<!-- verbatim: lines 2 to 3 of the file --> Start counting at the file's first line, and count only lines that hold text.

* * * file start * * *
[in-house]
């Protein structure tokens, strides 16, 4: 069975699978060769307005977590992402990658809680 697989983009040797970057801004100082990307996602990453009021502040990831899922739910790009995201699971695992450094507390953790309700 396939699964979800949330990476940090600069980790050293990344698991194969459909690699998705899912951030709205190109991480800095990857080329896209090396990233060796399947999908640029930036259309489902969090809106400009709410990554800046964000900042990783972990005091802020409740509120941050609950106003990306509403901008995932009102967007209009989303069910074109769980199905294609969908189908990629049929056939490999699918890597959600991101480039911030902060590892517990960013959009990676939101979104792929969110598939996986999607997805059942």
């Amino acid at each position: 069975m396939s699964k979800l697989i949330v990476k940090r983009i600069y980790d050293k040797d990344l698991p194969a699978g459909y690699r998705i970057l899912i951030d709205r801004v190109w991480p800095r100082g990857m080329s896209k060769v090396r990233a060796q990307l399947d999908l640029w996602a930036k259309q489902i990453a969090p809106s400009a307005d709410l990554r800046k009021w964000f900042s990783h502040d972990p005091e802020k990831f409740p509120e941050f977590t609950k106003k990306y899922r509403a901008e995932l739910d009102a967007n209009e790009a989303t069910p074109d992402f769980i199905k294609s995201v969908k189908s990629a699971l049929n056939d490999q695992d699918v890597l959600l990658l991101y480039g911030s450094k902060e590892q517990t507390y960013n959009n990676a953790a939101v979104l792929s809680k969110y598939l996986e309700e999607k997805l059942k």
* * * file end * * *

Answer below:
């Protein structure tokens, strides 16, 4: 069975699978060769307005977590992402990658809680 697989983009040797970057801004100082990307996602990453009021502040990831899922739910790009995201699971695992450094507390953790309700 396939699964979800949330990476940090600069980790050293990344698991194969459909690699998705899912951030709205190109991480800095990857080329896209090396990233060796399947999908640029930036259309489902969090809106400009709410990554800046964000900042990783972990005091802020409740509120941050609950106003990306509403901008995932009102967007209009989303069910074109769980199905294609969908189908990629049929056939490999699918890597959600991101480039911030902060590892517990960013959009990676939101979104792929969110598939996986999607997805059942």
């Amino acid at each position: 069975m396939s699964k979800l697989i949330v990476k940090r983009i600069y980790d050293k040797d990344l698991p194969a699978g459909y690699r998705i970057l899912i951030d709205r801004v190109w991480p800095r100082g990857m080329s896209k060769v090396r990233a060796q990307l399947d999908l640029w996602a930036k259309q489902i990453a969090p809106s400009a307005d709410l990554r800046k009021w964000f900042s990783h502040d972990p005091e802020k990831f409740p509120e941050f977590t609950k106003k990306y899922r509403a901008e995932l739910d009102a967007n209009e790009a989303t069910p074109d992402f769980i199905k294609s995201v969908k189908s990629a699971l049929n056939d490999q695992d699918v890597l959600l990658l991101y480039g911030s450094k902060e590892q517990t507390y960013n959009n990676a953790a939101v979104l792929s809680k969110y598939l996986e309700e999607k997805l059942k």